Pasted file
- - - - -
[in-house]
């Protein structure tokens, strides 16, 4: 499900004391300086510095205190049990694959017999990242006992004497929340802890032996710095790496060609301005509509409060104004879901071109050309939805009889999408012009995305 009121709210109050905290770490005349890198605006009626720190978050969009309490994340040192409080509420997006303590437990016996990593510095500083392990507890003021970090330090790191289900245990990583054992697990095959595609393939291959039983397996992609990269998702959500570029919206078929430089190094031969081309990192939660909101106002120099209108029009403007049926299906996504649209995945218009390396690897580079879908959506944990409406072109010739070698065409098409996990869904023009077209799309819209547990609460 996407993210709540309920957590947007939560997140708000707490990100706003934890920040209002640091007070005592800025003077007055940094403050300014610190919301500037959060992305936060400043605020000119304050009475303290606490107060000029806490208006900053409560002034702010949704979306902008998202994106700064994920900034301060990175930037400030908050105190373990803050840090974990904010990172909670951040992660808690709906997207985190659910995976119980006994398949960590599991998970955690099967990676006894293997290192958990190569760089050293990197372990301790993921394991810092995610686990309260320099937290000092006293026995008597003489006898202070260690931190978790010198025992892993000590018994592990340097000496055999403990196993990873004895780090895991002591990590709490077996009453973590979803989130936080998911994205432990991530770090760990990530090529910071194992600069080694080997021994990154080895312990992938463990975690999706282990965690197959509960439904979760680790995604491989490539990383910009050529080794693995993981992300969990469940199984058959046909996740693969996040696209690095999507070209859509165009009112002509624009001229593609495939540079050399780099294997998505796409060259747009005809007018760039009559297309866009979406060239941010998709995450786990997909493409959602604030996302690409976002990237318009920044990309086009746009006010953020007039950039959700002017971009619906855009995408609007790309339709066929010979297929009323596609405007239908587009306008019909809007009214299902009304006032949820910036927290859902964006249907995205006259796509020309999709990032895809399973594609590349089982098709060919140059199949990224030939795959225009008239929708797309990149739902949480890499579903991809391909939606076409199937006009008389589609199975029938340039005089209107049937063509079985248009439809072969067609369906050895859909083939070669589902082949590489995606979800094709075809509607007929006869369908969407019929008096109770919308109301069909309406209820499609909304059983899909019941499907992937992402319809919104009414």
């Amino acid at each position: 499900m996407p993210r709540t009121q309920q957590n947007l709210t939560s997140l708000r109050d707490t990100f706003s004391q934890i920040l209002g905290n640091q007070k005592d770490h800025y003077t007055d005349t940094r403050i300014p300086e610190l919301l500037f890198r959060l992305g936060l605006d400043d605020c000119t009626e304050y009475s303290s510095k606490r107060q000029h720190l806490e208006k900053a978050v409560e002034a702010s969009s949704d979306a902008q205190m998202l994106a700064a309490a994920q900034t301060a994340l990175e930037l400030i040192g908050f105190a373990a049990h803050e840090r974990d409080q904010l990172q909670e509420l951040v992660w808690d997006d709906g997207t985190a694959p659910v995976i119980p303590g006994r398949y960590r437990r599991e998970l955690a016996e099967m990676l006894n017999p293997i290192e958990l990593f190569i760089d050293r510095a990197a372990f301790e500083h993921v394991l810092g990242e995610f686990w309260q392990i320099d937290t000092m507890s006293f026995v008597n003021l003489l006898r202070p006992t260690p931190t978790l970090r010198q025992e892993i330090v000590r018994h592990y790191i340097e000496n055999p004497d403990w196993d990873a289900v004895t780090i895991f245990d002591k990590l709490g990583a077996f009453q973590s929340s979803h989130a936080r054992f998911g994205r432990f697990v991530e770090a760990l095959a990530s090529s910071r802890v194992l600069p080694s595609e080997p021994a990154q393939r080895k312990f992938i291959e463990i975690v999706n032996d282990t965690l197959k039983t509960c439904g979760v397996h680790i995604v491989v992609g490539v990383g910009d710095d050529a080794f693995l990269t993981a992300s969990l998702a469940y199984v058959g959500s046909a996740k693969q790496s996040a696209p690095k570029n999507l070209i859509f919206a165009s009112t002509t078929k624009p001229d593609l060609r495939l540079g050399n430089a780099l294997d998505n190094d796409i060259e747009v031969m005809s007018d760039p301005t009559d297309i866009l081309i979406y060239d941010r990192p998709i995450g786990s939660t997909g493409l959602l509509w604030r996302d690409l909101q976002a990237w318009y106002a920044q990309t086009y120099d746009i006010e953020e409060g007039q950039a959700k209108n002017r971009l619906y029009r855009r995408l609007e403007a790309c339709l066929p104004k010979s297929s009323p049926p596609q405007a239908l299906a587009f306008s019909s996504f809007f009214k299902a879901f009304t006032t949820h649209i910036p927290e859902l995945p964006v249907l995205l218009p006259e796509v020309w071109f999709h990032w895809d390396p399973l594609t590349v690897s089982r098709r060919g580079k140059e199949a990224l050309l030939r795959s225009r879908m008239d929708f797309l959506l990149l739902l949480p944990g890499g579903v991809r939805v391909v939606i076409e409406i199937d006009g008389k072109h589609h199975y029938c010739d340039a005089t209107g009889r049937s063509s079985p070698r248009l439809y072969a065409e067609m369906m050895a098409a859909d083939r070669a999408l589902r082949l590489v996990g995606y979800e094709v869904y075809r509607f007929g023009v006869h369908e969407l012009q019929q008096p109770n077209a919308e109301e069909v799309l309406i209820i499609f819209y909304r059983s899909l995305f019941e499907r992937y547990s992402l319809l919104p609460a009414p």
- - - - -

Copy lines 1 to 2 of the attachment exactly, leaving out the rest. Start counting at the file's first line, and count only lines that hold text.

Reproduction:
[in-house]
């Protein structure tokens, strides 16, 4: 499900004391300086510095205190049990694959017999990242006992004497929340802890032996710095790496060609301005509509409060104004879901071109050309939805009889999408012009995305 009121709210109050905290770490005349890198605006009626720190978050969009309490994340040192409080509420997006303590437990016996990593510095500083392990507890003021970090330090790191289900245990990583054992697990095959595609393939291959039983397996992609990269998702959500570029919206078929430089190094031969081309990192939660909101106002120099209108029009403007049926299906996504649209995945218009390396690897580079879908959506944990409406072109010739070698065409098409996990869904023009077209799309819209547990609460 996407993210709540309920957590947007939560997140708000707490990100706003934890920040209002640091007070005592800025003077007055940094403050300014610190919301500037959060992305936060400043605020000119304050009475303290606490107060000029806490208006900053409560002034702010949704979306902008998202994106700064994920900034301060990175930037400030908050105190373990803050840090974990904010990172909670951040992660808690709906997207985190659910995976119980006994398949960590599991998970955690099967990676006894293997290192958990190569760089050293990197372990301790993921394991810092995610686990309260320099937290000092006293026995008597003489006898202070260690931190978790010198025992892993000590018994592990340097000496055999403990196993990873004895780090895991002591990590709490077996009453973590979803989130936080998911994205432990991530770090760990990530090529910071194992600069080694080997021994990154080895312990992938463990975690999706282990965690197959509960439904979760680790995604491989490539990383910009050529080794693995993981992300969990469940199984058959046909996740693969996040696209690095999507070209859509165009009112002509624009001229593609495939540079050399780099294997998505796409060259747009005809007018760039009559297309866009979406060239941010998709995450786990997909493409959602604030996302690409976002990237318009920044990309086009746009006010953020007039950039959700002017971009619906855009995408609007790309339709066929010979297929009323596609405007239908587009306008019909809007009214299902009304006032949820910036927290859902964006249907995205006259796509020309999709990032895809399973594609590349089982098709060919140059199949990224030939795959225009008239929708797309990149739902949480890499579903991809391909939606076409199937006009008389589609199975029938340039005089209107049937063509079985248009439809072969067609369906050895859909083939070669589902082949590489995606979800094709075809509607007929006869369908969407019929008096109770919308109301069909309406209820499609909304059983899909019941499907992937992402319809919104009414």